Apathy is Lethal

The title, in most people’s minds, is pretty obvious. To be come apathetic is to cease caring about…something, whether it’s one’s well being, someone else’s well being, or whatever, pretty soon, that apathy will lead to some sort of negative consequence.

Take my last post, for example. One of the main reasons, I believe, that black people in general have become stagnant in relationship to other racial groups is that we, as a whole, have become apathetic. Why? Well, in large part, black people are apathetic towards the world because the world was first apathetic toward them.

Simply put, no one cared for the plight of African Americans at one point in this country. The error that was made by the African American community was thinking that we could fight apathy with apathy. This, of course, is further from the truth.

Instead of fighting for what is right, we, as a whole, just accepts whatever society throws at us as “the way it’s always gonna be because I’m black”. If our grandparents and great grandparents shared the same view, every black person in this country would still be working cotton fields in the south (indeed, some still do. It’s called sharecropping, but that’s another post).

My point is this: if we as African Americans are going to further our cause for equality in every area of life in this country, we cannot simply choose to accept what society says/thinks/portrays about us. We have a choice to either accept whatever may come, or change it. Apathy is lethal, and it’s killing our race.

a:\>ice9.exe

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~ by Deuce on February 9, 2007.

2 Responses to “Apathy is Lethal”

  1. I totally agree with you on this. Things did get better, but now, no one is really adamant about changing those problems that still remain. Education is still very segregated in this country, just like quality jobs, housing, and health care. If you’re rich and white, you don’t have a care in the world. But if you’re poor, OR non-white, OR (God-forbid), both, well, you’ve got a tough time ahead of you. I think the people of my generation (mid-20’something) of African Americans were born into a world that was so far better than what our parents knew that we basically said “all the work has been done for us”.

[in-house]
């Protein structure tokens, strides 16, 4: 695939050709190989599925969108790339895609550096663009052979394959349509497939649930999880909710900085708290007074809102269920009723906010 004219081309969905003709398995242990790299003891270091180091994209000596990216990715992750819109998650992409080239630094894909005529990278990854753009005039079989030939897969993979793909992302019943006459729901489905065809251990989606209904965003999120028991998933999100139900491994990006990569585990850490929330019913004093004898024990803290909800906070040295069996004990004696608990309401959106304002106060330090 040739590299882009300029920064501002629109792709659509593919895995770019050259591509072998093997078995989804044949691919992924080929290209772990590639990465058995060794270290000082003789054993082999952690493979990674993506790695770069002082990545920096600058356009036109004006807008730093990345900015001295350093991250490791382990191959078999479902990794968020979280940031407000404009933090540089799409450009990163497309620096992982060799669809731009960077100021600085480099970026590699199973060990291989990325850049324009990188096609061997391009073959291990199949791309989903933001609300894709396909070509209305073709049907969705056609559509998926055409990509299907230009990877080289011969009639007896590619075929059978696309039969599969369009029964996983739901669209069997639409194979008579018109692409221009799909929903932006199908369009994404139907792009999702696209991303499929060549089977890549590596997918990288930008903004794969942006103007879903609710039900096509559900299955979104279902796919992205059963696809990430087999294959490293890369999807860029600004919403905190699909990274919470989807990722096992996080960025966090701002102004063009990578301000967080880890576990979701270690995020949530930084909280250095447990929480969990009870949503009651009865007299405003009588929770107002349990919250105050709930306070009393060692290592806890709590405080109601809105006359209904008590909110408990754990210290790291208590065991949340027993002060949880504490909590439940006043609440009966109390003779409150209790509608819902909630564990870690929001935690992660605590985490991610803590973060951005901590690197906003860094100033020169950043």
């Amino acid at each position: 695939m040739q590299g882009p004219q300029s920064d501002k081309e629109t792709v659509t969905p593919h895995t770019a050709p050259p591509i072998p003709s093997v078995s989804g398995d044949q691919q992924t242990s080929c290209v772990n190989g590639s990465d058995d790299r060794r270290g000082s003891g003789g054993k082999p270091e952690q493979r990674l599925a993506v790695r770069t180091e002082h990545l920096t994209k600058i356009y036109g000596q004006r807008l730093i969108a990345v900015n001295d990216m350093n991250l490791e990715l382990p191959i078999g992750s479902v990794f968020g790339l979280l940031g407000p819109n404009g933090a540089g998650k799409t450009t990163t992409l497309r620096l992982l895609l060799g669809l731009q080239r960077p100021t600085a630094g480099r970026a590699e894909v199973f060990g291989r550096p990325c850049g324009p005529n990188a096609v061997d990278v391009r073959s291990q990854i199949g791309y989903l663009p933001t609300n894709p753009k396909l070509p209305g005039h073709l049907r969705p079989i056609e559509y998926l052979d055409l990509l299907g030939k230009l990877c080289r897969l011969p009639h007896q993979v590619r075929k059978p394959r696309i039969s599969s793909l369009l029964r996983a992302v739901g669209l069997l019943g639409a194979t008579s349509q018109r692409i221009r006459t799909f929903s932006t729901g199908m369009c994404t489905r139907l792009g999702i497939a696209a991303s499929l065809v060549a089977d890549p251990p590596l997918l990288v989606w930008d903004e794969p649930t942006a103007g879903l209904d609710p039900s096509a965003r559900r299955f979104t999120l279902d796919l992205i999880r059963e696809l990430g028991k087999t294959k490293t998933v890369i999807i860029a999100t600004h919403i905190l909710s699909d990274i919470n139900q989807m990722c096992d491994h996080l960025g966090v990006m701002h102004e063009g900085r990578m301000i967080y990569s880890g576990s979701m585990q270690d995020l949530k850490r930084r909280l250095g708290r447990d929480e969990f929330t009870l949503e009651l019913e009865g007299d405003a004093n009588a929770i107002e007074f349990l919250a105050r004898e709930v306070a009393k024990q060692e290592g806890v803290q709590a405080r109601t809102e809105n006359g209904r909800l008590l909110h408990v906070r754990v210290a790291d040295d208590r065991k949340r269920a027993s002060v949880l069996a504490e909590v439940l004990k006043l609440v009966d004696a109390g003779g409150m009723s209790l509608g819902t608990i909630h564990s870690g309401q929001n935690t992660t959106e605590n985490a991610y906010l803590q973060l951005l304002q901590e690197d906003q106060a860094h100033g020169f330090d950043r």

What the majority of us don’t realize, however, is that unless we are actively engaged in righting the remaining racist wrongs in this country, we’ll slip right back into the days of Jim Crow and segregation quick, fast, and in a hurry. They don’t say “history repeats it self” for naught…

  2. This theme won’t go away. It’s frustrating. Take a look at this post on bright minds.

    And here is one of the comments (mine). It works just as well here:
    When King spoke, racism was open, and openly violent. Discrimination was blatant. And yet the speeches were optimistic. The movement was optimistic.

    Movement today? There’s not much of one, is there? Whatever got better, got better, but there is not this great continuing year by year decrease in the level of racism in this country. There’s not the pressure for anything to get better.

    When I was a kid, there was a general sense that lot’s around us was wrong, but could be improved by people acting together. And people acted. And not just about racism. Justice could be demanded. Justice could be earned.

    We can make progress, we will make progress, but it will take the kind of organizing we haven’t seen in a while. Just electing the right people just isn’t enough to fix things.

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